• To the new parents, though that baby looks perfect and angelic, he or she will introduce demands, needs, concerns, and challenges you never knew existed before. Each developmental stage will be accompanied by incredible highs and lows. As you look into the faces of your children, you will be looking at eternity and knowing the weight of your decisions and leadership. But, savor those little ordinary moments. You are placing puzzle pieces that will one day become your children’s picture of their childhood. How you handled the hard times will be at least as important as how you handled the fun times (Prov. 22:6). 
  • To the new Christian, it is right for you to relish the feeling of relief and joy over being forgiven and cleansed from sins. The burden of guilt has been lifted. You are experiencing something in Christ that you never knew existed. But, there will be difficult days. The devil lurks (1 Pet. 5:8). Selfish desires can derail (Jas. 1:13-15). Suffering for your faith should be expected (1 Pet. 4:16; Acts 14:22), but by hanging on your eternal destiny is better than you can imagine. Along the journey, you will grow, mature, and develop into someone better and stronger as Christ lives in you (Gal. 2:20).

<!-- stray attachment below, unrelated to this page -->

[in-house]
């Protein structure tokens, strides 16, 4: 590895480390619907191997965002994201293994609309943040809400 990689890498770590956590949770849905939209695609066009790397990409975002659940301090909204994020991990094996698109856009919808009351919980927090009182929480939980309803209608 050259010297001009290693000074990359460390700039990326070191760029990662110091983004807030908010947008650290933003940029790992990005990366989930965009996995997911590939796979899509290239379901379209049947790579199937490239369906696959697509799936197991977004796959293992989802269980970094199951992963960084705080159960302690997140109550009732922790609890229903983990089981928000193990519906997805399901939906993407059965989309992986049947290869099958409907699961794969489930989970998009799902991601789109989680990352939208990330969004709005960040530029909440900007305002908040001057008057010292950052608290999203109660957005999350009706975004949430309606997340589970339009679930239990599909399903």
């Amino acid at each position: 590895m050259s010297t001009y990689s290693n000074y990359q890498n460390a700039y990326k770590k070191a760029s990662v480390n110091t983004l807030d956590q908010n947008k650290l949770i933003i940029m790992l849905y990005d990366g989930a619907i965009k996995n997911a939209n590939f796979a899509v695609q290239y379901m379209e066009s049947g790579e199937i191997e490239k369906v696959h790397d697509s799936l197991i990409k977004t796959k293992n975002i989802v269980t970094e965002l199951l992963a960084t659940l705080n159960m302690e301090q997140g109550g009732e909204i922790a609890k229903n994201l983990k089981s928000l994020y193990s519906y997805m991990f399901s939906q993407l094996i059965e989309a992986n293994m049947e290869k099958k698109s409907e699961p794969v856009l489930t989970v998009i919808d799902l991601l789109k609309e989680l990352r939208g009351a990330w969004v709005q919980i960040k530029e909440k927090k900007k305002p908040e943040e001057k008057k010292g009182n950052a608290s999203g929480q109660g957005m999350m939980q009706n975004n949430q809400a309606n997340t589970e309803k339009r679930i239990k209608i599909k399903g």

• To the Christian who publicly repents, you had no idea how much support, love, and encouragement you were going to receive. You feel the relief of forgiveness and restored hope. There’s clarity and purpose where there had been confusion and distraction. Things are better now (cf. Jas. 5:16; 1 Jn. 1:9), but the battles and temptations that led you away are still there. You will still have to face the consequences of bad choices, but you will not regret turning to God and your spiritual family for help. This is the first step of your rededication. Keep walking and never stop (Mat. 7:13-14; 1 Th. 2:12).

There are so many other phases and circumstances deserving the same kind of encouragement. The bottom line for each is the same. When viewed with heavenly eyes, each of us is staring at the ultimate happy ending. Even as our exterior deteriorates, our inner man is renewed daily (2 Cor. 4:16). Our momentary difficulties will give way to incomparable glory (2 Cor. 4:17-18).  The best is yet to come (2 Cor. 5). But, between now and then, we all have to negotiate bumps in the road. That’s OK. Keep following Christ on this narrow road and the “ever after” will transcend your greatest hopes (Mat. 16:24ff). 

“Father’s Table Grace”

“Father’s Table Grace”